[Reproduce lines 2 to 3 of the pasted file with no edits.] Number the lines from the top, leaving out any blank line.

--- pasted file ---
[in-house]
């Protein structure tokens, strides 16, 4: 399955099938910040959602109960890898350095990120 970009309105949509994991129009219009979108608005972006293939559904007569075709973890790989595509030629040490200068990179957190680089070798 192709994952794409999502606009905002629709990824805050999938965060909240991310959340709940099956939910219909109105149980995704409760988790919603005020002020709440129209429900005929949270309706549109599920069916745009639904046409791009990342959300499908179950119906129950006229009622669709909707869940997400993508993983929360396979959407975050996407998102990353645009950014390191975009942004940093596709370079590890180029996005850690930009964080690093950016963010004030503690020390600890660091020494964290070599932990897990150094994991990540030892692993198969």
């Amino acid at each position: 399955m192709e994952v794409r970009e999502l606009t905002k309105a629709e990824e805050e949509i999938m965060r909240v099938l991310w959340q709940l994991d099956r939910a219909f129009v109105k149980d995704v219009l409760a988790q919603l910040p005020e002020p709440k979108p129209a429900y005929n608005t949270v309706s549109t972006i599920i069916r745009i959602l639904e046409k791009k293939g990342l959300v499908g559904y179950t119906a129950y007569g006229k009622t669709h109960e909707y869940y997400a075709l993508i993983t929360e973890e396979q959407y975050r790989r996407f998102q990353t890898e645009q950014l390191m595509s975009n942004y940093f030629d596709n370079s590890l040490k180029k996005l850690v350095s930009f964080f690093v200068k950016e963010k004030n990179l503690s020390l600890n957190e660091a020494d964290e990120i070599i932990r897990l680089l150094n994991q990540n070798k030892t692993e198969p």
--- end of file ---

């Protein structure tokens, strides 16, 4: 399955099938910040959602109960890898350095990120 970009309105949509994991129009219009979108608005972006293939559904007569075709973890790989595509030629040490200068990179957190680089070798 192709994952794409999502606009905002629709990824805050999938965060909240991310959340709940099956939910219909109105149980995704409760988790919603005020002020709440129209429900005929949270309706549109599920069916745009639904046409791009990342959300499908179950119906129950006229009622669709909707869940997400993508993983929360396979959407975050996407998102990353645009950014390191975009942004940093596709370079590890180029996005850690930009964080690093950016963010004030503690020390600890660091020494964290070599932990897990150094994991990540030892692993198969």
């Amino acid at each position: 399955m192709e994952v794409r970009e999502l606009t905002k309105a629709e990824e805050e949509i999938m965060r909240v099938l991310w959340q709940l994991d099956r939910a219909f129009v109105k149980d995704v219009l409760a988790q919603l910040p005020e002020p709440k979108p129209a429900y005929n608005t949270v309706s549109t972006i599920i069916r745009i959602l639904e046409k791009k293939g990342l959300v499908g559904y179950t119906a129950y007569g006229k009622t669709h109960e909707y869940y997400a075709l993508i993983t929360e973890e396979q959407y975050r790989r996407f998102q990353t890898e645009q950014l390191m595509s975009n942004y940093f030629d596709n370079s590890l040490k180029k996005l850690v350095s930009f964080f690093v200068k950016e963010k004030n990179l503690s020390l600890n957190e660091a020494d964290e990120i070599i932990r897990l680089l150094n994991q990540n070798k030892t692993e198969p």